Servant leadership in Fountain University

On the 1st day of March 2024, the first female and fourth substantive Vice-Chancellor of Fountain University, Osogbo, the highly cerebral and prolific Prof. Olayinka Ramota Karim, marked her first year in office. To commemorate the event, apart from a sod-turning ceremony for the construction of a sit-out facility, which the Vice-Chancellor has attracted to the University, she also organised a public lecture.

As Guest Lecturer on the occasion, I spoke on “Servant Leadership as a Catalyst for National Development: Principles, Problems and Prospects”. Having observed, as a visiting Vice-Chancellor then, during the 13th convocation ceremony of the University on January 14, 2024 the leadership style that defined Prof. Karim’s Vice-Chancellorship, I have no doubt that the style can catapult institutions, states and Nigeria to the pinnacle of development. Being a servant and transformational leader has evidently accounted for the plethora of achievements Prof. Karim recorded within her first year in the saddle.

Rooted in the saying of Prophet Muhammad (SAW) that the leader of a people is their servant, documented since about 1,450 years ago, the concept of servant leadership became popular when Robert K. Greenleaf, an American businessman and author, first used it in his 1970 essay, “The Servant as Leader”. In the essay, Greenleaf advocated a shift in leadership philosophy, suggesting that leaders should prioritise serving others rather than seeking power and control. He posited that a servant leader is someone who puts the needs of others first and works to empower and develop his/her team members and followers.

According to Greenleaf, “the servant-leader is servant first… It begins with the natural feeling that one wants to serve, to serve first. Then conscious choice brings one to aspire to lead. That person is sharply different from one who is leader first, perhaps because of the need to assuage an unusual power drive or to acquire material possessions…The leader-first and the servant-first are two extreme types. Between them there are shadings and blends that are part of the infinite variety of human nature.”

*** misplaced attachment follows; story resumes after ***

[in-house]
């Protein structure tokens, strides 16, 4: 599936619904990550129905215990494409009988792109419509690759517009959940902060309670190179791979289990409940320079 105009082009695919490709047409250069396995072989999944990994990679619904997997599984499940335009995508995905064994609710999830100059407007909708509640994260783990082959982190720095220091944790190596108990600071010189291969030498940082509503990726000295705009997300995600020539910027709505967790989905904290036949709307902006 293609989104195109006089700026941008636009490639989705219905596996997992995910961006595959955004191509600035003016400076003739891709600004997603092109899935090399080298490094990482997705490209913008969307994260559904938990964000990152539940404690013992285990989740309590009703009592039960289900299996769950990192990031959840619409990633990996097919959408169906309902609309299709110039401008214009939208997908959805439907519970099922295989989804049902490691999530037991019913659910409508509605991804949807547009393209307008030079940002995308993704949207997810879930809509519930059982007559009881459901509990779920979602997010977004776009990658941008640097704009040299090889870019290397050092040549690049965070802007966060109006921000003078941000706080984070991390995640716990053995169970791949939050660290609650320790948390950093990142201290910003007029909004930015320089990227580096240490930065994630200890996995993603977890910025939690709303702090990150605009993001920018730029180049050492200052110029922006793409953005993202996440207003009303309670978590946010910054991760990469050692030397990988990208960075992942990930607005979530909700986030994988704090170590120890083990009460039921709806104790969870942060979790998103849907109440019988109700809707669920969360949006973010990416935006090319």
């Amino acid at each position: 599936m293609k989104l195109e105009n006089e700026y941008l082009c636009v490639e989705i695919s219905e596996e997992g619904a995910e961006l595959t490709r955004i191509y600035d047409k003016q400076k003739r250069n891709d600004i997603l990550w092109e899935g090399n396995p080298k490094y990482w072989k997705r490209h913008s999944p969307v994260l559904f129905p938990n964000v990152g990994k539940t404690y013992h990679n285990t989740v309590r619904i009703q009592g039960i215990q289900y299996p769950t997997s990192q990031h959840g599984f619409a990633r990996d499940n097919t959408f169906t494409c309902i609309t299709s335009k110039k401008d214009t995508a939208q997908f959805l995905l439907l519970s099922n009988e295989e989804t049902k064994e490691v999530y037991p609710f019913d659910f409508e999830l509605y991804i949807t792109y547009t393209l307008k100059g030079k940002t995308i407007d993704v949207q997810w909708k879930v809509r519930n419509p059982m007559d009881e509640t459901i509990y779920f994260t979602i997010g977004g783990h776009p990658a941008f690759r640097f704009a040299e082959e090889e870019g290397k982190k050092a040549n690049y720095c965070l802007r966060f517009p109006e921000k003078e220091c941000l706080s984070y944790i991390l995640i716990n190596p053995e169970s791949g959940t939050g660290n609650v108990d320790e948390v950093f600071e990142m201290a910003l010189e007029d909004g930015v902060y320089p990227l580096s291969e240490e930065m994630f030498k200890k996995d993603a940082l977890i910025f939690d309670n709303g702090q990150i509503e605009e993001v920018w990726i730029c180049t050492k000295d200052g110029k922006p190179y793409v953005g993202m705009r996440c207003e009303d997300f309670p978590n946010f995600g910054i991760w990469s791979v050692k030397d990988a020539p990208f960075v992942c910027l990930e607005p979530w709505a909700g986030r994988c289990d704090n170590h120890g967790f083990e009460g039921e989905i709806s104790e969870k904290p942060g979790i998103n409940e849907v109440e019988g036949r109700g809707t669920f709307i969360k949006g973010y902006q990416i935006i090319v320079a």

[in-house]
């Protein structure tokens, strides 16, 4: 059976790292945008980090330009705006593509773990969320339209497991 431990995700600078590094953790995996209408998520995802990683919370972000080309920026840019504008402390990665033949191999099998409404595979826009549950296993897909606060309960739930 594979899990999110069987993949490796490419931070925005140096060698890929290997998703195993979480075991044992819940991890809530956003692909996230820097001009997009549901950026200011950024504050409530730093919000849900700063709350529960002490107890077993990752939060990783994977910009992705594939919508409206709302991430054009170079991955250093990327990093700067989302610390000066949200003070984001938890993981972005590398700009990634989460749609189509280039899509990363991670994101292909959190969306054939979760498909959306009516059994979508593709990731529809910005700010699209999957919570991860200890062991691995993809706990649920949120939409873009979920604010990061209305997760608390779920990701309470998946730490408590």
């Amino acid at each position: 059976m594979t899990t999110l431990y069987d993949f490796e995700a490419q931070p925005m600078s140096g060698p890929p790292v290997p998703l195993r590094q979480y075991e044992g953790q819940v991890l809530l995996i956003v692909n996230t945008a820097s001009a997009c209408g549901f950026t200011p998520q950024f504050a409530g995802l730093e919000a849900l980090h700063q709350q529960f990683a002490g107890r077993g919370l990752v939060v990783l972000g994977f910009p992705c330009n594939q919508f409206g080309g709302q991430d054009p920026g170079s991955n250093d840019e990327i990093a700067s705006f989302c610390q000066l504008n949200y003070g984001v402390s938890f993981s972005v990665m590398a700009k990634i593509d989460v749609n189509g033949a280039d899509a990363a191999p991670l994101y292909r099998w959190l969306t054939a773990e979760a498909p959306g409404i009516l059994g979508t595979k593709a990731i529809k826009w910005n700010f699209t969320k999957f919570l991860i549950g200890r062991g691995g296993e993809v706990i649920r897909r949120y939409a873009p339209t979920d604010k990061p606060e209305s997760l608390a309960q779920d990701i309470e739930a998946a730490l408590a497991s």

Greenleaf further noted that the difference between the leader-first and the servant-first manifests itself in the care taken by the latter to ensure that other people’s highest priority needs are being served. He stressed that the questions that a servant leader asks himself are: “Do those served grow as persons? Do they, while being served, become healthier, wiser, freer, more autonomous, more likely themselves to become servants? And, what is the effect on the least privileged in society? Will they benefit or at least not be further deprived? ”

Therefore, as Ken Blanchard, formerly of Ohio University, Ohio, asserted, servant leadership is the foundation for effective leadership. “I truly believe that ServantLeadership has never been more applicable to the world of leadership than it is today… Servant Leadership works. ServantLeadershipis about getting people to a higher level by leading people at a higher level,” he said. Though not without its problems, its principles and prospects make it most enduring and beneficial. The principles of servant leadership include listening, empathy, healing, self-awareness, persuasion, conceptualisation, foresight, stewardship, empowerment, building community, humility and integrity.

Impassioned by a sense of service, within one year, Prof. Karim has got approval for eleven new undergraduate and six postgraduate programmes from the National Universities Commission (NUC), attracted full scholarships for 25 students, obtained #50 million scholarship for brilliant students, secured scholarship for the first 20 students admitted to the Arabic and Islamic Studies programme and got additional #10 million for the indigent students.

The University has also witnessed tremendous growth in infrastructural development in projects such as Public Health and Environmental Laboratories and Museum, College of Arts Building, Jubrilia Ayinla 292-bed space hostel accommodation and many others. More than 2,000 titles of books have also been received from international and national organisations to boost the University Library. Staff have equally been motivated to win competitive international and national research grants while others have benefitted from staff development, leading to seven PhDs and four Master’s degrees between her assumption of office and now, apart from increasing their salary by 35%.

From the list of what has been recorded within the past one year, one can actually extrapolate close to 365 achievements meaning that each day is an achievement day. And everything is due to the leadership philosophy that is based on vision, compassion, service, humility, kindness, empathy and generosity towards everyone in the system.

Without equivocation, if servant leadership is adopted at all levels of governance in Nigeria, from the federal and state levels down to the local government area and various institutions and organisations, Nigeria will be a haven of peace, prosperity, development and security.

Prof. Adedimeji is of the University of Ilorin, Ilorin.